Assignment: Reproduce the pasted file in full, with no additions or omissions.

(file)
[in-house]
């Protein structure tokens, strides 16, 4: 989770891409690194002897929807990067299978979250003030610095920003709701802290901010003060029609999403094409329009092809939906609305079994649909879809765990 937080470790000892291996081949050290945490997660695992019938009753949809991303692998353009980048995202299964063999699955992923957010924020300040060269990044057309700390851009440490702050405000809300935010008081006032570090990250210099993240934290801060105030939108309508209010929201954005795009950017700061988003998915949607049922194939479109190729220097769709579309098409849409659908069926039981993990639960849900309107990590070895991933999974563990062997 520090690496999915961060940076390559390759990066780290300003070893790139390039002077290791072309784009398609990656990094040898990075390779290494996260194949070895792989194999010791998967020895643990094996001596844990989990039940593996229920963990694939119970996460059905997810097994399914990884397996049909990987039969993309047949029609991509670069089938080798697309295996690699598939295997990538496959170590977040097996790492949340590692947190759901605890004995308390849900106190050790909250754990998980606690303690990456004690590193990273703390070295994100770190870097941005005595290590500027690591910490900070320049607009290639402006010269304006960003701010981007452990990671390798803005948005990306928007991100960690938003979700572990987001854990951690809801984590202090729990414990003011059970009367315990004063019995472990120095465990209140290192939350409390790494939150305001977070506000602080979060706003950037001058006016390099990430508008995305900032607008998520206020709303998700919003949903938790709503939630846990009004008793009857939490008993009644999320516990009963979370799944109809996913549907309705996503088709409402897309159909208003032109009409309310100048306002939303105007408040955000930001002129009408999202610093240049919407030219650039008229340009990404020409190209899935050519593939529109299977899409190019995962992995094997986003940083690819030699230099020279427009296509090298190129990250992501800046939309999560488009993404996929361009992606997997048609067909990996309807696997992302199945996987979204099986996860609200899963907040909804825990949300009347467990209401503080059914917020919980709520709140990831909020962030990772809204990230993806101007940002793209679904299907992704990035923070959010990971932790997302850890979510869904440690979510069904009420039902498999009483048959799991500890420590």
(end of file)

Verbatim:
[in-house]
């Protein structure tokens, strides 16, 4: 989770891409690194002897929807990067299978979250003030610095920003709701802290901010003060029609999403094409329009092809939906609305079994649909879809765990 937080470790000892291996081949050290945490997660695992019938009753949809991303692998353009980048995202299964063999699955992923957010924020300040060269990044057309700390851009440490702050405000809300935010008081006032570090990250210099993240934290801060105030939108309508209010929201954005795009950017700061988003998915949607049922194939479109190729220097769709579309098409849409659908069926039981993990639960849900309107990590070895991933999974563990062997 520090690496999915961060940076390559390759990066780290300003070893790139390039002077290791072309784009398609990656990094040898990075390779290494996260194949070895792989194999010791998967020895643990094996001596844990989990039940593996229920963990694939119970996460059905997810097994399914990884397996049909990987039969993309047949029609991509670069089938080798697309295996690699598939295997990538496959170590977040097996790492949340590692947190759901605890004995308390849900106190050790909250754990998980606690303690990456004690590193990273703390070295994100770190870097941005005595290590500027690591910490900070320049607009290639402006010269304006960003701010981007452990990671390798803005948005990306928007991100960690938003979700572990987001854990951690809801984590202090729990414990003011059970009367315990004063019995472990120095465990209140290192939350409390790494939150305001977070506000602080979060706003950037001058006016390099990430508008995305900032607008998520206020709303998700919003949903938790709503939630846990009004008793009857939490008993009644999320516990009963979370799944109809996913549907309705996503088709409402897309159909208003032109009409309310100048306002939303105007408040955000930001002129009408999202610093240049919407030219650039008229340009990404020409190209899935050519593939529109299977899409190019995962992995094997986003940083690819030699230099020279427009296509090298190129990250992501800046939309999560488009993404996929361009992606997997048609067909990996309807696997992302199945996987979204099986996860609200899963907040909804825990949300009347467990209401503080059914917020919980709520709140990831909020962030990772809204990230993806101007940002793209679904299907992704990035923070959010990971932790997302850890979510869904440690979510069904009420039902498999009483048959799991500890420590």